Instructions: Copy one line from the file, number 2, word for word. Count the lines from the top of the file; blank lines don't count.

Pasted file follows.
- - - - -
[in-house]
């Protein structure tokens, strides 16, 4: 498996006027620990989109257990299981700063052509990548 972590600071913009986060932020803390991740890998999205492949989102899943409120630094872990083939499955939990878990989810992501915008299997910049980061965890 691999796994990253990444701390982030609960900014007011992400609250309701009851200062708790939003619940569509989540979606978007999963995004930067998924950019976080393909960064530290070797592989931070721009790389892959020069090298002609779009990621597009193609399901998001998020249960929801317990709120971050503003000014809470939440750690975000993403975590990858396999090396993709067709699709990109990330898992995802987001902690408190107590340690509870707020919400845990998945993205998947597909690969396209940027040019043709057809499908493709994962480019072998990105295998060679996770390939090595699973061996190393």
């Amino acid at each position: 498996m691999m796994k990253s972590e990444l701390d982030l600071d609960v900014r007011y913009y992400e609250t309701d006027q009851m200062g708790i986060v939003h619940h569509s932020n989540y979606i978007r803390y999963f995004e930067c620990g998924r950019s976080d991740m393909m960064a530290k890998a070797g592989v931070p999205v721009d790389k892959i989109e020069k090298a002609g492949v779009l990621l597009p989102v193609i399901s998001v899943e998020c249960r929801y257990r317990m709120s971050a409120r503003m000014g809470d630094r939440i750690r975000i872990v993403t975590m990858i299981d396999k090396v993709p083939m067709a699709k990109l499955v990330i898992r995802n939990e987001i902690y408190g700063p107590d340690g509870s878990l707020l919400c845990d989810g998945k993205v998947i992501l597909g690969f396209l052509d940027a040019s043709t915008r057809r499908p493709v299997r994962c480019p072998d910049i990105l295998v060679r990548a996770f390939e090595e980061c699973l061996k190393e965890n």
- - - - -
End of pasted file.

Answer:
């Protein structure tokens, strides 16, 4: 498996006027620990989109257990299981700063052509990548 972590600071913009986060932020803390991740890998999205492949989102899943409120630094872990083939499955939990878990989810992501915008299997910049980061965890 691999796994990253990444701390982030609960900014007011992400609250309701009851200062708790939003619940569509989540979606978007999963995004930067998924950019976080393909960064530290070797592989931070721009790389892959020069090298002609779009990621597009193609399901998001998020249960929801317990709120971050503003000014809470939440750690975000993403975590990858396999090396993709067709699709990109990330898992995802987001902690408190107590340690509870707020919400845990998945993205998947597909690969396209940027040019043709057809499908493709994962480019072998990105295998060679996770390939090595699973061996190393």